There has been a lot of focus on loneliness and isolation at work in relation to remote...read more
Mental health – of both parents and their children – is becoming a growing concern and is impacting the workplace.
This week is National Work Life Week and mental health is likely to be a big focus, as Working Families’ new survey shows. It’s not just the mental health of parents, but also that of their children, which can be linked. More and more parents are trying to deal with their children’s mental health issues and vice versa – the impact goes both ways. Although things have got worse since Covid, they were already worsening before. Women Returners says it has noted more women dropping out of the workplace and then seeking to return due to dealing with teenagers’ mental health issues.
We know that mental health services across the UK are overwhelmed and schools, who have had years of budget cuts, are finding it hard to keep up with the extent of the problem.
So where does that leave parents? Many are struggling to get help with their GP, with the CAMHS service having long waiting lists. They are dealing with school refusal and trying every tactic possible to get their child into school. But it’s not easy if a teenager refuses to go in or is suffering panic attacks and if there is not the support available in schools to help them when they get there, meaning the next day will be even more of a struggle if you do manage to get them in for one day.
There are all sorts of reasons for the rise in mental health issues among young people – from coping with the Covid changes – going from homeschooling and back to school, Long Covid, dealing with the Covid impact on parents, bereavement and more – to ongoing concerns about social media and exam pressures to coping with the impact of the cost of living crisis. And much more.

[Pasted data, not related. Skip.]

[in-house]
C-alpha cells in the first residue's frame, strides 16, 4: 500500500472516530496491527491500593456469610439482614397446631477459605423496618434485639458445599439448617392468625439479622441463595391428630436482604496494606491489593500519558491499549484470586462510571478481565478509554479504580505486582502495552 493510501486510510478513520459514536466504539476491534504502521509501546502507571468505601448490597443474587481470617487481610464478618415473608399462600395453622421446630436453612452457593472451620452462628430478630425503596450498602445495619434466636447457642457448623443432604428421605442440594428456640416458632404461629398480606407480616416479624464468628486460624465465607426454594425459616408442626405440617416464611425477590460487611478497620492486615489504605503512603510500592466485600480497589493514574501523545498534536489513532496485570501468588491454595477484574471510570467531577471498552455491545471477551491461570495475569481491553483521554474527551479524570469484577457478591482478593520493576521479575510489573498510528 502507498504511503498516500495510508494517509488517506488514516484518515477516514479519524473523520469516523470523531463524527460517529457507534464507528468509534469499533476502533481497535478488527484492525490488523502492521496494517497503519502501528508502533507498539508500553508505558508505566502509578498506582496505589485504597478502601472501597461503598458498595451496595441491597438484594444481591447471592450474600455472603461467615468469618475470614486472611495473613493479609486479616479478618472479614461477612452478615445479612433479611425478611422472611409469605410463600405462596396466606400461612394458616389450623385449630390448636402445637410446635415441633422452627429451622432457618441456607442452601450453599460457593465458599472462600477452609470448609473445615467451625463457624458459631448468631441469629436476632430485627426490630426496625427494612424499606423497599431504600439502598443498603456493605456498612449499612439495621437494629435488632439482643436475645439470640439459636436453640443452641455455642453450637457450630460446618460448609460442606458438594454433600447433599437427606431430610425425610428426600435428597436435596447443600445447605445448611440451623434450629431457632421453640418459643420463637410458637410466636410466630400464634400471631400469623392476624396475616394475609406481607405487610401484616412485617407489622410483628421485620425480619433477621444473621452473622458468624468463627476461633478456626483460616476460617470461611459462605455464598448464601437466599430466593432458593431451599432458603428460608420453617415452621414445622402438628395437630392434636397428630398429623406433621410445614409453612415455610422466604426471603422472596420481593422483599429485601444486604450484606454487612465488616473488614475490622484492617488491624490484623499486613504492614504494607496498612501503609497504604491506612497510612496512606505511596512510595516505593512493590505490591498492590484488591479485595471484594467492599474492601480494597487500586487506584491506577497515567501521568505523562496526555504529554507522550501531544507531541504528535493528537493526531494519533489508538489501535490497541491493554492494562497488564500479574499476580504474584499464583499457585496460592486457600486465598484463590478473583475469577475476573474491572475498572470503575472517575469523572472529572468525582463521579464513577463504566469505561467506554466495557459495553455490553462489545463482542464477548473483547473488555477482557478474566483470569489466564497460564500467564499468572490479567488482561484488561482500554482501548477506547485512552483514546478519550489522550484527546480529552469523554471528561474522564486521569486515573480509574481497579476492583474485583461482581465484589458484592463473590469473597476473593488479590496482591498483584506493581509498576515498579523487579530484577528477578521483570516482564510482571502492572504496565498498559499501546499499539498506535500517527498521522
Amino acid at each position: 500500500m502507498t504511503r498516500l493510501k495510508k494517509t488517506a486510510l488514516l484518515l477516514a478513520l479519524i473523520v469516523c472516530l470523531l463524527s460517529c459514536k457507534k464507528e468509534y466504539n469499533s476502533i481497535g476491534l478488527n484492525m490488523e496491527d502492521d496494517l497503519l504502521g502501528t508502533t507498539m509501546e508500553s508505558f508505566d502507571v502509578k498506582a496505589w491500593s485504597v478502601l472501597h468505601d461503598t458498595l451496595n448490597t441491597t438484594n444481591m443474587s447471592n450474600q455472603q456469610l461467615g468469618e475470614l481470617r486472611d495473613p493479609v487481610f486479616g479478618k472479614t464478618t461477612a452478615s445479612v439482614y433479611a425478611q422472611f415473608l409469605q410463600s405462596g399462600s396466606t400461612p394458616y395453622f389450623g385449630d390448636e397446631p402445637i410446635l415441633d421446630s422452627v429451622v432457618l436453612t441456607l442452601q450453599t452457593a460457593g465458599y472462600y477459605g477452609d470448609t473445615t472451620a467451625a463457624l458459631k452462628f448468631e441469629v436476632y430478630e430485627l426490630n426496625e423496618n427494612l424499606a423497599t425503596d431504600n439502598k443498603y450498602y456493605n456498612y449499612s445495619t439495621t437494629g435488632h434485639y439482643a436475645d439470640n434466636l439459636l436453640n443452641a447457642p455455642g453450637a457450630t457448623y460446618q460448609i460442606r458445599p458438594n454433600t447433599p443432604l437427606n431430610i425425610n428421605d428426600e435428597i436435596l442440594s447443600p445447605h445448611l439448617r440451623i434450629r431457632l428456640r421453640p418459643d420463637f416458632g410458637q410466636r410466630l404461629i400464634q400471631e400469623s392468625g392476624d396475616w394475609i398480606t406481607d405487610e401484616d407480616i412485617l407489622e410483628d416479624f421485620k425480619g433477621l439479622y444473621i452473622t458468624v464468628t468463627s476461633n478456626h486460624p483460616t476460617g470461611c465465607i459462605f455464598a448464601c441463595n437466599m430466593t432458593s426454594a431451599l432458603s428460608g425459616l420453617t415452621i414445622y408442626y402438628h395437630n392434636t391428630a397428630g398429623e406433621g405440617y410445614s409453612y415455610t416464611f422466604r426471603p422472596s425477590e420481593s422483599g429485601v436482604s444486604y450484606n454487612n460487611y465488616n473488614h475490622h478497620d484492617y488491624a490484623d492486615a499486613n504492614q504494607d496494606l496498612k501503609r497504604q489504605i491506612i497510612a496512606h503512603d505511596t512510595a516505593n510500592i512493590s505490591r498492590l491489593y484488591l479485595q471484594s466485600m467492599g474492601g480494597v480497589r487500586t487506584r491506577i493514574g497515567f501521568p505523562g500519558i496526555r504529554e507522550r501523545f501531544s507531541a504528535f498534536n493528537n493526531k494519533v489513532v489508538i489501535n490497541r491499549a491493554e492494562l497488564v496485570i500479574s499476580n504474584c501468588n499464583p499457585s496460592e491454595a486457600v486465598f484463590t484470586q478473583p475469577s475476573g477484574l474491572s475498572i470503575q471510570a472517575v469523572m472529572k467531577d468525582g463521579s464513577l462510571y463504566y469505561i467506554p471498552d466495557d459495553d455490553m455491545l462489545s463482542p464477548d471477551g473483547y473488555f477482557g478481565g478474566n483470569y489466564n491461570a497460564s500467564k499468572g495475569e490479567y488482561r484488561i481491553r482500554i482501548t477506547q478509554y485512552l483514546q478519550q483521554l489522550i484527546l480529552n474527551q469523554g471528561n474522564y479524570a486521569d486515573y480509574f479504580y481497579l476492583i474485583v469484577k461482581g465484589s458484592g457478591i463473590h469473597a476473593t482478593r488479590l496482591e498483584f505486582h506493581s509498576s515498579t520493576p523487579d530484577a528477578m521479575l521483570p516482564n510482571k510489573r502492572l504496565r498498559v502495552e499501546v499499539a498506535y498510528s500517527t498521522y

The issue is how we deal with it. Due to the nature of mental health issues and the problems in accessing professional support, particularly if you have not got the money to pay for private therapy, most of the impact of this is being absorbed by parents. That has an impact on work. Some may have to drop out, but others, with the right understanding and flexibility, can keep going. Indeed work can provide a much needed sense of normality that helps keep parents going. Mental health is unpredictable. Young people – like everyone – can be very up and down. Being able to work from home or flex your hours so you can be there for appointments or when things get very bad can be vital.
One parent who spoke to us is Sarah Hurst whose husband died just before Covid. She has had to help her children negotiate their grief through lockdown and beyond. She says: “The flexibility that workplaces have learned from the pandemic should offer all employees with caring responsibilities options in their working pattern, which can make these life challenges – unexpected or otherwise – easier to deal with.” She adds: “A manager once said to me that it is always beneficial to ensure employee wellbeing, because if an occasional mental health day for an employee can help them feel balanced and healthy, it can prevent issues getting exacerbated and resulting in that employee needing a longer leave of absence after breaking down, which has a far greater adverse affect on the business and other staff members, than a regular scheduled day off to look after themselves, as well as a far greater adverse affect on the person concerned. I think this is such an important attitude to have in the workplace.”
If Covid has taught employers anything it is the importance of empathy. Yet many have been cutting down on mental health check-ins since we emerged from lockdowns and on flexibility. That is a very short-term approach. Our annual survey, which shows almost a quarter of parents said their children have mental health issues, found 67% said that providing support for their mental health, which is often worsened by worry about their children’s wellbeing, would make it more likely they would stay with their current employer. Mental health is not a private matter. It is something that affects all aspects of society and it needs a whole-society response.